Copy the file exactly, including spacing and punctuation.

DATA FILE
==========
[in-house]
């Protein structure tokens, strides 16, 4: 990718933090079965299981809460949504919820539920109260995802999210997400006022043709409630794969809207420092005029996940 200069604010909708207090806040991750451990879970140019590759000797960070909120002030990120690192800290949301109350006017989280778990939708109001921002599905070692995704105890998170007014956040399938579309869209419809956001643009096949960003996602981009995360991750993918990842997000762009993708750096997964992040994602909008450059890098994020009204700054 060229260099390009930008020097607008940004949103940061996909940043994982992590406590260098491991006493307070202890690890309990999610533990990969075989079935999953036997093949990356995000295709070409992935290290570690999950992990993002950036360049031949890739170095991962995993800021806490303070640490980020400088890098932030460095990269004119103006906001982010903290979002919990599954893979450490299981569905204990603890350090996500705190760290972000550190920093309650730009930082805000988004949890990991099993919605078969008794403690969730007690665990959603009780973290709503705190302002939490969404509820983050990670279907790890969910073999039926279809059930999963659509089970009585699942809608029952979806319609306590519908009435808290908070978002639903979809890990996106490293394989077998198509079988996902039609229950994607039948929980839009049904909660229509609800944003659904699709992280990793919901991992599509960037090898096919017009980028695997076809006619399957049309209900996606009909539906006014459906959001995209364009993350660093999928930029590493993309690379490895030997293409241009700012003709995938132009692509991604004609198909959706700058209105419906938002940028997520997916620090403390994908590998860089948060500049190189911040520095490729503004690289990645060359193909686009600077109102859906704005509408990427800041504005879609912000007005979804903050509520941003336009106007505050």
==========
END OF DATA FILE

[in-house]
């Protein structure tokens, strides 16, 4: 990718933090079965299981809460949504919820539920109260995802999210997400006022043709409630794969809207420092005029996940 200069604010909708207090806040991750451990879970140019590759000797960070909120002030990120690192800290949301109350006017989280778990939708109001921002599905070692995704105890998170007014956040399938579309869209419809956001643009096949960003996602981009995360991750993918990842997000762009993708750096997964992040994602909008450059890098994020009204700054 060229260099390009930008020097607008940004949103940061996909940043994982992590406590260098491991006493307070202890690890309990999610533990990969075989079935999953036997093949990356995000295709070409992935290290570690999950992990993002950036360049031949890739170095991962995993800021806490303070640490980020400088890098932030460095990269004119103006906001982010903290979002919990599954893979450490299981569905204990603890350090996500705190760290972000550190920093309650730009930082805000988004949890990991099993919605078969008794403690969730007690665990959603009780973290709503705190302002939490969404509820983050990670279907790890969910073999039926279809059930999963659509089970009585699942809608029952979806319609306590519908009435808290908070978002639903979809890990996106490293394989077998198509079988996902039609229950994607039948929980839009049904909660229509609800944003659904699709992280990793919901991992599509960037090898096919017009980028695997076809006619399957049309209900996606009909539906006014459906959001995209364009993350660093999928930029590493993309690379490895030997293409241009700012003709995938132009692509991604004609198909959706700058209105419906938002940028997520997916620090403390994908590998860089948060500049190189911040520095490729503004690289990645060359193909686009600077109102859906704005509408990427800041504005879609912000007005979804903050509520941003336009106007505050």